Tax Extender Package Could Lead to $710 Billion of More Debt
Update 6/24/2019: During markup, the Ways & Means Committee added an amendment further increasing the child tax credit for young children, at an additional cost of roughly $15 billion per year ($). The legislation that passed the committee would now cost close to $200 billion over ten years with interest, or close to $900 billion if made permanent. The summary and numbers below reflect the bills before they were amended.
The House Ways and Means Committee will consider four bills today reviving or creating several temporary tax breaks that would add roughly $150 billion to the debt over the next ten years if enacted into law temporarily and $710 billion if made permanent.
The bills would revive the tax extenders that expired in 2017 or 2018 or will expire this year; enact temporary two-year expansions of the Earned Income Tax Credit (EITC), Child Tax Credit (CTC), Child and Dependent Care Tax Credit (CDCTC), and exclusion for employer-provided child care; increase spending on Community Development Block Grants; offer tax relief for victims of disasters; eliminate the "church parking tax" from the 2017 tax law; and revert the estate tax to 2017 levels in 2022 instead of 2025 as scheduled under current law.
Unfortunately, the estate tax change only raises $38 billion over ten years, while the remainder of the bill costs almost four times that, mostly over the first two years. If policymakers extend the temporary deficit-financed tax cuts permanently, we estimate they would cost $710 billion with interest over the next decade, increasing projected debt in 2029 by 2 percent of Gross Domestic Product (GDP). Most of this cost would be on top of the other significant costs from extending current tax and spending policy.
Budgetary Effect of House Ways and Means Bills Considered on June 20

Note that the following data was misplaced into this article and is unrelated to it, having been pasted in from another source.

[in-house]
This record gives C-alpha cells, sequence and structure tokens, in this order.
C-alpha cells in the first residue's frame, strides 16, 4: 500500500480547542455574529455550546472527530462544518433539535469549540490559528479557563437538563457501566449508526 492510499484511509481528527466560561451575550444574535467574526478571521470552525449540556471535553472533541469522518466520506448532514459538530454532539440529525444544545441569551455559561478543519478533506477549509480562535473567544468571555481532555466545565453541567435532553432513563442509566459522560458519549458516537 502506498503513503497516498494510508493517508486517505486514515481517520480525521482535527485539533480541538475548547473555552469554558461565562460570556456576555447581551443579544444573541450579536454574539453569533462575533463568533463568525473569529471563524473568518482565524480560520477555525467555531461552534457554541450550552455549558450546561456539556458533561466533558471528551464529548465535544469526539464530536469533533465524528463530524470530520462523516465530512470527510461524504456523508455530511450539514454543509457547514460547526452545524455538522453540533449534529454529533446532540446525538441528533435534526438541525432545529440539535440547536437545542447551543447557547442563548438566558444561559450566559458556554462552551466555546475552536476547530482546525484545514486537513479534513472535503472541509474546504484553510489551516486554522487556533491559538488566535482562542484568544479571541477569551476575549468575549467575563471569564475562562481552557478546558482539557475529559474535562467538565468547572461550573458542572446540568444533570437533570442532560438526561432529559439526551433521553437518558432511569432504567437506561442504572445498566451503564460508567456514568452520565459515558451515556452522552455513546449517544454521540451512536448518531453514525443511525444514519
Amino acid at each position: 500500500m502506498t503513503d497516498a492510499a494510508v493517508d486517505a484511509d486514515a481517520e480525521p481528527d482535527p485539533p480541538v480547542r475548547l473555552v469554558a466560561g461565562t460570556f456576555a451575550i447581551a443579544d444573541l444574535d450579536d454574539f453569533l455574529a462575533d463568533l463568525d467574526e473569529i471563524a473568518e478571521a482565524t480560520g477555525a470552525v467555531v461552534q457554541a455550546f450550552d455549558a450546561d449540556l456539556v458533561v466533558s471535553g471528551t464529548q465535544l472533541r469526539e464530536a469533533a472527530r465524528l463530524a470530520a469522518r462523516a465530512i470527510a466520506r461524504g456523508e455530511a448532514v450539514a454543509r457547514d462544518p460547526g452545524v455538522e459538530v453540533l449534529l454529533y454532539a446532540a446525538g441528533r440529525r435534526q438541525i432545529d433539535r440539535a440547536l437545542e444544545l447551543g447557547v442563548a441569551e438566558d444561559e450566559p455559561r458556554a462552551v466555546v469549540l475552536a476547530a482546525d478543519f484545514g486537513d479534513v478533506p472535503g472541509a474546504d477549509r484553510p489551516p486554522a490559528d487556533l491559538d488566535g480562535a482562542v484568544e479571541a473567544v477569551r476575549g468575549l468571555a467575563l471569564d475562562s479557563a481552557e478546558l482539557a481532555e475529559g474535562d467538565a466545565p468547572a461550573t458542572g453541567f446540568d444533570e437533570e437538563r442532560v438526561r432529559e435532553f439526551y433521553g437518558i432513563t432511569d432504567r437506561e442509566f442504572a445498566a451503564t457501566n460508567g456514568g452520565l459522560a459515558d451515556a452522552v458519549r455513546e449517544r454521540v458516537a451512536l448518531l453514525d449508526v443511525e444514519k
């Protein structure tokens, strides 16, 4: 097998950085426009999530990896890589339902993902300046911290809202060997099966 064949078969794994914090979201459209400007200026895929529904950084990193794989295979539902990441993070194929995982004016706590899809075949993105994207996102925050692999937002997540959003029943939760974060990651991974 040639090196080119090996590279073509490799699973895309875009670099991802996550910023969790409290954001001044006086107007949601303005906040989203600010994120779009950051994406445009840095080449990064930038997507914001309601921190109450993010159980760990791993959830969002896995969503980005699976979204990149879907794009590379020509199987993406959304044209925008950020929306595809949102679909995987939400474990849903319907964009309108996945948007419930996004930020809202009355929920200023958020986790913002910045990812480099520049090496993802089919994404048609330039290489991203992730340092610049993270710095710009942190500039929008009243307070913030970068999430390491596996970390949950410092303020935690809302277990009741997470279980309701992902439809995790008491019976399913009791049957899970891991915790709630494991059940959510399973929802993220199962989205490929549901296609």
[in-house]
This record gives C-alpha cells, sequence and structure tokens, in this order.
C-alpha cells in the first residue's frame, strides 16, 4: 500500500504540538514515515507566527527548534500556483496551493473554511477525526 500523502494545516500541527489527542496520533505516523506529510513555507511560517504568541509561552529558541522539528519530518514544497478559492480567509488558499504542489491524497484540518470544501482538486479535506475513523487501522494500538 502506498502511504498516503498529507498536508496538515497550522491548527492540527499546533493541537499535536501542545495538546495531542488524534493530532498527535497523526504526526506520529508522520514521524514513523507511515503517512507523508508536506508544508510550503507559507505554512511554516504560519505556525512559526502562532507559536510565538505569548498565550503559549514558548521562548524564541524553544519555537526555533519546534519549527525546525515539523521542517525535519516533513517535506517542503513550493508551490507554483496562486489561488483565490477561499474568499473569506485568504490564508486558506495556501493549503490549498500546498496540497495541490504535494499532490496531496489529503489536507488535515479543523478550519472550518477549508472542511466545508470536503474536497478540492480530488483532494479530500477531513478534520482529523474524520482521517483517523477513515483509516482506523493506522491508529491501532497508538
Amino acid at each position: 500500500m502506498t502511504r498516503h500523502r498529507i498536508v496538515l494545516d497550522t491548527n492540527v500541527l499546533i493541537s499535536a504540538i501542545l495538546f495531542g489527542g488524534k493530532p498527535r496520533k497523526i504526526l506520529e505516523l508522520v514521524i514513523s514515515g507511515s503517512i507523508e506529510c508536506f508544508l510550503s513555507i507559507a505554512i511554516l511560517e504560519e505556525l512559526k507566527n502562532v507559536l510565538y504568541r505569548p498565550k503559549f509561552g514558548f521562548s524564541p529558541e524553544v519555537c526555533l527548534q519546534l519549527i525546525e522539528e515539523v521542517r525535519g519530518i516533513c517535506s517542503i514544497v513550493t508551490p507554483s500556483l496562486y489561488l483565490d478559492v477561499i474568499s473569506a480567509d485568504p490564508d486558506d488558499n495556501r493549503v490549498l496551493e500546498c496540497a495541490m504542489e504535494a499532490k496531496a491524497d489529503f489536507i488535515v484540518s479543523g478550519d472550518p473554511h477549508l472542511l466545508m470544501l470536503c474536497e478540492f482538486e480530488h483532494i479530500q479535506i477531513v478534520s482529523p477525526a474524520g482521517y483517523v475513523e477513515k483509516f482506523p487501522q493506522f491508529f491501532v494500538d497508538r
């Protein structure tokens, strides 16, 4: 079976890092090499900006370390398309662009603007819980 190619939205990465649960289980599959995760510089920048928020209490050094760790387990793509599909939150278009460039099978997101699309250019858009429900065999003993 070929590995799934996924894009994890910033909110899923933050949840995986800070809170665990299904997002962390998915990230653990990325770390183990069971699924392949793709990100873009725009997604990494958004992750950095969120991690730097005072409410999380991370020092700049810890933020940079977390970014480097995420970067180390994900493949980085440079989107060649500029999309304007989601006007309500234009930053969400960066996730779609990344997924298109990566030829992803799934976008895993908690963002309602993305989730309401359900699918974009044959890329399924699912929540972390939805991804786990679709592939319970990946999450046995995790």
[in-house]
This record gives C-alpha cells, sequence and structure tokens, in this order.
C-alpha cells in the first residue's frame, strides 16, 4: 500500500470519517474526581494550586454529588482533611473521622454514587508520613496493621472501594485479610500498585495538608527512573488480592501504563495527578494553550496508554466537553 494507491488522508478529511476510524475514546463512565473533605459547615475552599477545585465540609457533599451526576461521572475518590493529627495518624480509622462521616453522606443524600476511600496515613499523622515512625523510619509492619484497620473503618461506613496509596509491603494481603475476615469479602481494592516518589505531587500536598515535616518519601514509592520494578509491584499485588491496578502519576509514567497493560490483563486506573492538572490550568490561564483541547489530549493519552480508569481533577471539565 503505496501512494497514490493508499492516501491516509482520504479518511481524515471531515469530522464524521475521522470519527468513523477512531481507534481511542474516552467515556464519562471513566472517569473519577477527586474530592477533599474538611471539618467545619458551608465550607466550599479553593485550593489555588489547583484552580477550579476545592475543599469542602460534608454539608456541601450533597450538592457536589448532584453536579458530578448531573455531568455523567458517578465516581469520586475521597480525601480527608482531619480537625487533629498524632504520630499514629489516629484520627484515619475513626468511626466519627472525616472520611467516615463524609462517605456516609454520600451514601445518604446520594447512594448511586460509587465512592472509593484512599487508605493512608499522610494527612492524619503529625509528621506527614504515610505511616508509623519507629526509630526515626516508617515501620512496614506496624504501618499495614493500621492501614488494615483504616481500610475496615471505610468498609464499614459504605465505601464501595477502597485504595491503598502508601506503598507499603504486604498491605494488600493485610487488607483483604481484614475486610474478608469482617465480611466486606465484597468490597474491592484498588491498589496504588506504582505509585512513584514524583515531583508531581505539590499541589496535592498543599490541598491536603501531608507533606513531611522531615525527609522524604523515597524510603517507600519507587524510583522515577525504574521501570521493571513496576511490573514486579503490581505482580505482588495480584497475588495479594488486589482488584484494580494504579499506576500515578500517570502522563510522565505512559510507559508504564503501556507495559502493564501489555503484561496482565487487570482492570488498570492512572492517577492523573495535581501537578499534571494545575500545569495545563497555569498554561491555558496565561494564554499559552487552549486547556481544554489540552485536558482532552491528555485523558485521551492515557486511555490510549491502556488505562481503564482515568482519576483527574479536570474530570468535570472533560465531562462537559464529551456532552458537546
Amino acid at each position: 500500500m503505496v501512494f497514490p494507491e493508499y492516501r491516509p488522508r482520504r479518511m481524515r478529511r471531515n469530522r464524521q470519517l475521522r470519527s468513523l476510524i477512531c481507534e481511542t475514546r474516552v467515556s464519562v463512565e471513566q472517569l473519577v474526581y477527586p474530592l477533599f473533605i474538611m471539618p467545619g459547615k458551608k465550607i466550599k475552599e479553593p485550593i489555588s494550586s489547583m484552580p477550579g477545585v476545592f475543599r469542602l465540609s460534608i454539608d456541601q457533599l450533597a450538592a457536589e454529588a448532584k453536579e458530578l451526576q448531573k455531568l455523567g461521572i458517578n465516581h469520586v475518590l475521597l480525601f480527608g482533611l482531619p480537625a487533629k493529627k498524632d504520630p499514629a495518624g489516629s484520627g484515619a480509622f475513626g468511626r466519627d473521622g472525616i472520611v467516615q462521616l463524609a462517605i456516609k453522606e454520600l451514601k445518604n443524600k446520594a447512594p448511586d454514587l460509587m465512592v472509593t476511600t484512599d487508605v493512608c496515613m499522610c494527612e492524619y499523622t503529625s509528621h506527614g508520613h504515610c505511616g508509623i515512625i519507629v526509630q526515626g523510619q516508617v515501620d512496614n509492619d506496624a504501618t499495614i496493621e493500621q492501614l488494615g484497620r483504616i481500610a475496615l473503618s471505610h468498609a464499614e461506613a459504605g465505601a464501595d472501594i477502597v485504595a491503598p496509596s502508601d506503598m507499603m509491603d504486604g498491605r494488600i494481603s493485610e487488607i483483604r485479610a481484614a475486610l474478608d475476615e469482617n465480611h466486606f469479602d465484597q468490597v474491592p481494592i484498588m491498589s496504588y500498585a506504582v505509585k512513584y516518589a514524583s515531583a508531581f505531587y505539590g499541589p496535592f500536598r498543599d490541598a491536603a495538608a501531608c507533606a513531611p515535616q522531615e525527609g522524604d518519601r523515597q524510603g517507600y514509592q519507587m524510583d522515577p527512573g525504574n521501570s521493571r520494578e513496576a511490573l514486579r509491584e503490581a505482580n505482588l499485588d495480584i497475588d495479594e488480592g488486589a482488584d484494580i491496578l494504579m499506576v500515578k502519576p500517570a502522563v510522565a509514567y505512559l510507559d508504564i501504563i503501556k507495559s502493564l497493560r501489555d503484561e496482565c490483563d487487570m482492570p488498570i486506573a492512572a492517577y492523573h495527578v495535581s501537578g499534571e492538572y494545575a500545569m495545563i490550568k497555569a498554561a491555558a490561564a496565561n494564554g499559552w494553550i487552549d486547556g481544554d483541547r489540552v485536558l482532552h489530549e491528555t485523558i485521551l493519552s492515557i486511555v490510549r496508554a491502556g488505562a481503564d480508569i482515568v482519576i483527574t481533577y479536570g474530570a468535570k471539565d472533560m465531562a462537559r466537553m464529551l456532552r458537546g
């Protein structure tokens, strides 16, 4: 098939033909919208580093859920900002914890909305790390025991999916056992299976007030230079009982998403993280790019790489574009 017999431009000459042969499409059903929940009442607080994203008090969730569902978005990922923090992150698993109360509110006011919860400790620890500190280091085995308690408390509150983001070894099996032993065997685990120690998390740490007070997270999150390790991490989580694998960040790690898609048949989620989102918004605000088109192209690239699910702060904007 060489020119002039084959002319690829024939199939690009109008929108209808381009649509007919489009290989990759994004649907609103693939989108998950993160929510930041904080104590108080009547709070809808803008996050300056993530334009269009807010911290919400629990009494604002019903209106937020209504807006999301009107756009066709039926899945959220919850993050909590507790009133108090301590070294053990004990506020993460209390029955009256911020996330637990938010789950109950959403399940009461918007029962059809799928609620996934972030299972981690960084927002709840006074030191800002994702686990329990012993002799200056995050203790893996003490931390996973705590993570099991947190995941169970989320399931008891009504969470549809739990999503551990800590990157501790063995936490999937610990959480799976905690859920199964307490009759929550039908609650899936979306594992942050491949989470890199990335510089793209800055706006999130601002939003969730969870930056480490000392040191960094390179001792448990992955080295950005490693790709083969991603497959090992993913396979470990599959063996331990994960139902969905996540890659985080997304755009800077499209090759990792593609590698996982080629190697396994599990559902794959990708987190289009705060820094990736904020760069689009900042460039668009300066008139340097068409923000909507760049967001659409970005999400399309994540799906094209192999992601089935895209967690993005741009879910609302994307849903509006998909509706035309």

|Policy||Temporary Cost/Savings (-)||Permanent Cost/Savings (-)|
|Revive and extend previous tax extenders through 2020||$33 billion||$220 billion|
|Provide disaster tax relief||$9 billion||$9 billion|
|Expand EITC||$30 billion||$105 billion|
|Make CTC fully refundable||$51 billion||$180 billion|
|Expand CDCTC||$19 billion||$105 billion|
|Increase Community Development Block Grant||$2 billion||$10 billion|
|Repeal "church parking tax"||$2 billion||$2 billion|
|Reverse estate tax exemption increase after 2022 instead of 2025||-$38 billion||-$38 billion|
|Total||$109 billion||$600 billion|
|Interest Costs||-$40 billion||-$110 billion|
|Total With Interest||$150 billion||$710 billion|
Source: Joint Committee on Taxation, CRFB calculations. Numbers do not add to totals due to rounding.
Reviving tax cuts that expired 18 months ago is bad fiscal policy, bad economic policy, and bad tax policy. A dozen groups from the left, right, and center recently joined together to call on Congress not to revive the "Zombie Extenders" that expired over a year and a half ago. No matter the justification for the underlying policy, creating a new set of expiring provisions on top of these would simply double down on this policy failure with more uncertainty, temporary tax policy, and deficit-financed tax cuts.
And without offsets, it would worsen an already unsustainable national debt outlook.